In Stardew Valley, every player needs to start somewhere, and that somewhere starts with choosing their farm layout. Choosing a farm at the beginning of the game is a big decision, as you can’t change it once you’ve selected it. The only way to experience a different farm layout is by starting a new save file, which might seem intimidating to new players eager to make the best choice.
At the character creation screen, you are presented with 7 different farms to choose from. Each of these has its unique features and advantages, catering to different playstyles and strategies. Therefore, selecting the right farm depends on the player’s intended plans and preferred style of play. Here’s a quick guide to each and every farm in Stardew Valley and the playstyles that align best with each one.
The Standard Farm is generally the best farm in Stardew Valley. It has plenty of space to cultivate your crops and has been the default farm since the earliest version of the game. It may lack any special features, but sometimes it’s best to stick to simple.
With its large open area, it provides the biggest area for buildings and for crops. It is easily accessible and customizable for every player, the perfect farm for making quick profits via agriculture and for newcomers.
The Riverland Farm has the second to the least amount of space for the player to cultivate since its lands are broken up into many smaller islands. This makes it challenging to place any farm structures and plots for farming since they are limited by the surrounding waters.
This farm is great for fishing enthusiasts and aqua-culturists, though, as it boasts a higher fish catch rate than any other farm. Farmers can also place lots of Crab Pots on this farm, which can turn big profits given enough time.
The Forest Farm has the least amount of cultivable land but makes up for it by specializing in foraging. Its dense vegetation allows you to forage for various seasonal items. Even though you cannot cultivate crops on the grass, you can still build structures on it, unlike the Riverland Farm.
The most important feature of this farm is its renewable hardwood sources, found on the left side of the farm. These tree stumps regenerate every day and can be cut down for hardwood, which is needed for upgrading farming structures and even your house. You can also farm fiber in the grass, which always drops mixed seeds.
There’s also a pond where players can try fishing for a Woodskip, a fish that’s normally only found in the Secret Woods. Overall, this farm is perfect for players who are aiming to complete the bundles in the Community Center as soon as possible.
The Hill-Top Farm is one of the more difficult farms to start with, as the map is cut into smaller sections by cliffs. Despite its many area restrictions, it comes with a unique feature that is perfectly suited for those mining enthusiasts.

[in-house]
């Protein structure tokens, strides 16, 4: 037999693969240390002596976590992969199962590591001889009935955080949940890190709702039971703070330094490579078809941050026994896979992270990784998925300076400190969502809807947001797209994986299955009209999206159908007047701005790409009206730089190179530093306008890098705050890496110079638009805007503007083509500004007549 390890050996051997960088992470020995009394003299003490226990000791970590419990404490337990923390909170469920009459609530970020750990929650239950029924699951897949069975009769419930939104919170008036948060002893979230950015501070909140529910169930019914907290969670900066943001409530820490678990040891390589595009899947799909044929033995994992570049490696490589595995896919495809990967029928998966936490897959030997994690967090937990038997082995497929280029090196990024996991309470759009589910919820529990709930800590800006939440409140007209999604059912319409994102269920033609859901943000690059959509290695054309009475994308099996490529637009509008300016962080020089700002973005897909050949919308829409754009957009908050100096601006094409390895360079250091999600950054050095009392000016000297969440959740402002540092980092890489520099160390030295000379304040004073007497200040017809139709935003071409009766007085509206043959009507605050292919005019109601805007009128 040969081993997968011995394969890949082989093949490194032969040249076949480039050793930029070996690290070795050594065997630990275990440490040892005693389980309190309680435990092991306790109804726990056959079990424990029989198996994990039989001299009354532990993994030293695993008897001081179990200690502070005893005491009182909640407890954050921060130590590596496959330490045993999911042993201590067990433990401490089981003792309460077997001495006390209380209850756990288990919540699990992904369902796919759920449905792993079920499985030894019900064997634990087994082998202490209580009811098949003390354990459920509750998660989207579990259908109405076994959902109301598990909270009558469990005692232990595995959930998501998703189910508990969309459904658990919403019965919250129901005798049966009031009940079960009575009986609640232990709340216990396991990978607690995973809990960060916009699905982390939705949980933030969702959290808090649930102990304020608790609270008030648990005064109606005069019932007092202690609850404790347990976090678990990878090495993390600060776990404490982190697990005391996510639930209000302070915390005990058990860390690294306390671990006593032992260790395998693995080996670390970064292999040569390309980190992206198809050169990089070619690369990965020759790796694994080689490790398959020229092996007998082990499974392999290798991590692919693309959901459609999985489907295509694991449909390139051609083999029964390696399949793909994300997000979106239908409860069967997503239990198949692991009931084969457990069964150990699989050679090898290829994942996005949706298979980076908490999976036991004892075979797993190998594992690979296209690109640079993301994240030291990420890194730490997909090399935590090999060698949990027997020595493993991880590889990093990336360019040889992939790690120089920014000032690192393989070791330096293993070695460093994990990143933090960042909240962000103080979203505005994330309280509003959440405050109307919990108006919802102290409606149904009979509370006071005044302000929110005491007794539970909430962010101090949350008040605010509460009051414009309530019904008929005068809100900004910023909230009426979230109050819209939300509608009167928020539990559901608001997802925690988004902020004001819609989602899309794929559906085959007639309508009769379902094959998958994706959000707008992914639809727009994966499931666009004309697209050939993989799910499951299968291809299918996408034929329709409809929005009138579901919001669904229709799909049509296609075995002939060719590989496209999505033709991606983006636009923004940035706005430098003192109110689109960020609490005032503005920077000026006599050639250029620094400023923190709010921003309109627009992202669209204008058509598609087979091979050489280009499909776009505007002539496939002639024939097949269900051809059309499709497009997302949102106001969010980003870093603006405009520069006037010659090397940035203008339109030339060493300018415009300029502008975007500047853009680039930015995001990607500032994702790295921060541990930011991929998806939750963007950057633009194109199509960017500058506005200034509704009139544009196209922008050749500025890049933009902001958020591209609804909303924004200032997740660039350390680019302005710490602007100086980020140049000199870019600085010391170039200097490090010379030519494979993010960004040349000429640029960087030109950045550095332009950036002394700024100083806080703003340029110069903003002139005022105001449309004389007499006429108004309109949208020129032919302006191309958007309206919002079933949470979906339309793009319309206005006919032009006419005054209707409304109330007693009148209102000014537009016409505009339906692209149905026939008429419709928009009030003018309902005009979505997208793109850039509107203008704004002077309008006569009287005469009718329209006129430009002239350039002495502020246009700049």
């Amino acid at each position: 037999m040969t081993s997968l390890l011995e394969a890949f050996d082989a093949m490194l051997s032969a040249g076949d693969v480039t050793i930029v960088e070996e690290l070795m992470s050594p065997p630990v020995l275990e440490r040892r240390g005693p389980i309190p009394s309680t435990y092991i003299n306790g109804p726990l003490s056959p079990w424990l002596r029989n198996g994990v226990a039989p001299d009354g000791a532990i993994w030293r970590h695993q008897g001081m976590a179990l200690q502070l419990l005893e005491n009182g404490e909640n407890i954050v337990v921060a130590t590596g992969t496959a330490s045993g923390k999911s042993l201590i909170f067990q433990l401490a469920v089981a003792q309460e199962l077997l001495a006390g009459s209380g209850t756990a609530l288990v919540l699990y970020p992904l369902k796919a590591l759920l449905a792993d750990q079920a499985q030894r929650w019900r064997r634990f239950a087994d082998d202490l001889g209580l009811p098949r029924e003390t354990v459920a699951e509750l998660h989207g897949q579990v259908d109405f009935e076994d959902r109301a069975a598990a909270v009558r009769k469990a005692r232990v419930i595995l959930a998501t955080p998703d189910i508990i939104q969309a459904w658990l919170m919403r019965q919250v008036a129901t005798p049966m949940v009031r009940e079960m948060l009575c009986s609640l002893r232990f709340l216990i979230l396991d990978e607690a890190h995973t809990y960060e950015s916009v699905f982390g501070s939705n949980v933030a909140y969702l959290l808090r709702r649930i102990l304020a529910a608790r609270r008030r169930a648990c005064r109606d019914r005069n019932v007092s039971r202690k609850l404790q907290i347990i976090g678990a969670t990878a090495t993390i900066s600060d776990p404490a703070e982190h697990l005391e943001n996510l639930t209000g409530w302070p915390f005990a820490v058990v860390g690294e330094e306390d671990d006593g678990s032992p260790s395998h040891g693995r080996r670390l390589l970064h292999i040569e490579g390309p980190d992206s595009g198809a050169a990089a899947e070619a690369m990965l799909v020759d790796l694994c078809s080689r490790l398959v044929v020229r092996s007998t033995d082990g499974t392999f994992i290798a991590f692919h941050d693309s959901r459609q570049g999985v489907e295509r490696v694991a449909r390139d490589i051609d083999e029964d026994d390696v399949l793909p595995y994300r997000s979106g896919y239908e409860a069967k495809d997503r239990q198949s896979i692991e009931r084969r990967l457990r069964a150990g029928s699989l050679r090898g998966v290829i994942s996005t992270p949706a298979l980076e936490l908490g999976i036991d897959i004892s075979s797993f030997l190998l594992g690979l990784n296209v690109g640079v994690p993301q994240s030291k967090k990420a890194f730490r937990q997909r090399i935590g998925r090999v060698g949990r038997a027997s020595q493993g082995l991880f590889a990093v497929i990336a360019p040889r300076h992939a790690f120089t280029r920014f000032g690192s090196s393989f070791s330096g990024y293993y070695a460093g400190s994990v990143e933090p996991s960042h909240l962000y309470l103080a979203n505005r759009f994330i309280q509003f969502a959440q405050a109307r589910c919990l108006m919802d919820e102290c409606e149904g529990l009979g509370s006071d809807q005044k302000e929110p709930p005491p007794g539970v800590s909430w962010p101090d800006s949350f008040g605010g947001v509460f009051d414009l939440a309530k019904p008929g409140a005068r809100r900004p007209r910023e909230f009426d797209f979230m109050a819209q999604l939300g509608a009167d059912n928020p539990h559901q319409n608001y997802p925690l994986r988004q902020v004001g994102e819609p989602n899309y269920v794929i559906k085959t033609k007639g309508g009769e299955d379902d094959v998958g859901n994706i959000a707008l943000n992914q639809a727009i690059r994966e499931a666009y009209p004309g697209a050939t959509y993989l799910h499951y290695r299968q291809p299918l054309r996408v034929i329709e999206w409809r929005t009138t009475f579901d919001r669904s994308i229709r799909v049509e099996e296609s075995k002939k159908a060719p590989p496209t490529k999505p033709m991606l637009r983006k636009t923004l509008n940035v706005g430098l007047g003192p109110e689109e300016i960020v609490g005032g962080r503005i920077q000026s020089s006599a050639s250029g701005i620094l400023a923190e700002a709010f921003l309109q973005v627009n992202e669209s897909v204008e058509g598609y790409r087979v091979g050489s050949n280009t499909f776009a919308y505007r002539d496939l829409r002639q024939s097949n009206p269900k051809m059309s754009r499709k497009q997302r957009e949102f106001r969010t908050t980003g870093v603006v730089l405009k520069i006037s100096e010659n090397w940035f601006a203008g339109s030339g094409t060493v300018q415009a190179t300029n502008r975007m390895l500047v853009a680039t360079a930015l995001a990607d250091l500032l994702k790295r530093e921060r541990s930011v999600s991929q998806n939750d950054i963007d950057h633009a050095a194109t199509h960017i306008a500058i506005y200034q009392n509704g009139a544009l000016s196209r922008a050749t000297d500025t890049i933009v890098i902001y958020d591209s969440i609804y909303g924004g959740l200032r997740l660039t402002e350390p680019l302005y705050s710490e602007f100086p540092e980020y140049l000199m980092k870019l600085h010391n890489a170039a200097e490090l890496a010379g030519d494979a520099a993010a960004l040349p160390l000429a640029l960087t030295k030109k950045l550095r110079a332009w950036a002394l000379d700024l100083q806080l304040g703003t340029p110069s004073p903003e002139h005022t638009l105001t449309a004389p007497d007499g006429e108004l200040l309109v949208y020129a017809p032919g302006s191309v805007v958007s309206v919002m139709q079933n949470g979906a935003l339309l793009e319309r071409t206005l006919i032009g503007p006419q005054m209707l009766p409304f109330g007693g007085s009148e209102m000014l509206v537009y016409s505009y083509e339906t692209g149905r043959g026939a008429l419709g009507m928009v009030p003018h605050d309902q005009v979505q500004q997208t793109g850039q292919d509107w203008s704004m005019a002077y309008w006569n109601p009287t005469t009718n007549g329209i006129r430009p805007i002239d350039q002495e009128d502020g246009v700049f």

Players will find a patch of dirt on the bottom left corner of the farm where they can find stones, ores, and geodes to mine. These resources respawn every 4 in-game days indefinitely. The drops you get from this dirt patch also increase as your mining skill progresses.
The Wilderness Farm was once known for its special feature of being the only map where monsters may spawn at night. It starts with basic monsters such as bats but later increases in difficulty proportional to the player’s combat skill level. This was the perfect map for survival enthusiasts and combat-based playstyles.
In the current update, a toggle for monster spawning has been added in the settings, which is not unique to this farm anymore. However, there is one monster unique to this farm—the wilderness golem, which is a very rare monster that can drop even rarer loot. You can still offer a Strange Bun to the Dark Shrine of Terrors in the Witch’s Hut to turn off monster spawning if you want to.
This farm is pretty similar to the Standard Farm, with a lot of tillable space to farm crops on. Their most prominent difference is that this layout has a big pond at the center and one large pond on the side where you can catch Mountain Lake Fish.
Four Corners Farm
For players who could not decide what farm to choose, the Four Corners Farm may be the perfect choice for its versatility. Originally designed for co-op, this farm has a unique blend of the Standard Farm’s expansiveness and the distinctive advantages of other farms.
As its name suggests, this farm has been divided into quadrants. Each quadrant is divided by towering cliffs, and although each has its own shortcuts, it is blocked by boulders or logs that can be removed once players upgrade their tools. In its center lies the ruins of a greenhouse, which can be repaired later in the game.
The Beach Farm offers a refreshing new look for the farm as it is now surrounded by the sea. It also has the most space, perfect for more creative players. However, we would not recommend this map for beginners as the majority of tillable land is sandy—meaning players cannot use sprinklers to automatically water their crops.
Despite its obstacles, this farm can be considered one of the best farms for its quick access to saltwater fish, beach and forest items that you can forage, and hardwood tree stumps. While none of these are renewable like the Forest Farm’s, it is more than enough to last the player for a while before having to go find other sources.
One of the many effective ways to thrive on this farm is by being an artisan and selling processed produce, given that automatically growing crops would be difficult. Another fun little bonus for playing this farm is its supply crates. What these contain will depend on how many times you’ve upgraded your house—the higher the level, the better loot you can acquire.